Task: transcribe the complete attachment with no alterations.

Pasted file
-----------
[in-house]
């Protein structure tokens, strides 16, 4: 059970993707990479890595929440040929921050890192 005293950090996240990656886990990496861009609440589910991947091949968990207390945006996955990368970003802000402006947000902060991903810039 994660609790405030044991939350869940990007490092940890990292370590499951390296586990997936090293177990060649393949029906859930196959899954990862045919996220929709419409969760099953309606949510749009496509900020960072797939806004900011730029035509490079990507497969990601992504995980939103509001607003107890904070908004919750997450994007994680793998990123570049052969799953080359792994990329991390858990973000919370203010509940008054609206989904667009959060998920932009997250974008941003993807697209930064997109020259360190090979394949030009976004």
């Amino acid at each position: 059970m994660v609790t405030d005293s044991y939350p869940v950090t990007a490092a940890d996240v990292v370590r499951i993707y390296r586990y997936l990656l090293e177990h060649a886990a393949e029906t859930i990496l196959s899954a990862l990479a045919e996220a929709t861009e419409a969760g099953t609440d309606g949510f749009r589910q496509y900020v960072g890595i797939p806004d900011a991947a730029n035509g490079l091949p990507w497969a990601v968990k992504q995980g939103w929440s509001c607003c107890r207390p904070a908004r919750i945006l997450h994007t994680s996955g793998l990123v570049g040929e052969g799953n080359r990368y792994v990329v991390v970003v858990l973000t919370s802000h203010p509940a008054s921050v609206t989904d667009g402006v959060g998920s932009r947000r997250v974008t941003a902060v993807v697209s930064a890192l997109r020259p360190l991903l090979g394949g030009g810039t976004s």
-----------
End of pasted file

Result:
[in-house]
């Protein structure tokens, strides 16, 4: 059970993707990479890595929440040929921050890192 005293950090996240990656886990990496861009609440589910991947091949968990207390945006996955990368970003802000402006947000902060991903810039 994660609790405030044991939350869940990007490092940890990292370590499951390296586990997936090293177990060649393949029906859930196959899954990862045919996220929709419409969760099953309606949510749009496509900020960072797939806004900011730029035509490079990507497969990601992504995980939103509001607003107890904070908004919750997450994007994680793998990123570049052969799953080359792994990329991390858990973000919370203010509940008054609206989904667009959060998920932009997250974008941003993807697209930064997109020259360190090979394949030009976004």
């Amino acid at each position: 059970m994660v609790t405030d005293s044991y939350p869940v950090t990007a490092a940890d996240v990292v370590r499951i993707y390296r586990y997936l990656l090293e177990h060649a886990a393949e029906t859930i990496l196959s899954a990862l990479a045919e996220a929709t861009e419409a969760g099953t609440d309606g949510f749009r589910q496509y900020v960072g890595i797939p806004d900011a991947a730029n035509g490079l091949p990507w497969a990601v968990k992504q995980g939103w929440s509001c607003c107890r207390p904070a908004r919750i945006l997450h994007t994680s996955g793998l990123v570049g040929e052969g799953n080359r990368y792994v990329v991390v970003v858990l973000t919370s802000h203010p509940a008054s921050v609206t989904d667009g402006v959060g998920s932009r947000r997250v974008t941003a902060v993807v697209s930064a890192l997109r020259p360190l991903l090979g394949g030009g810039t976004s």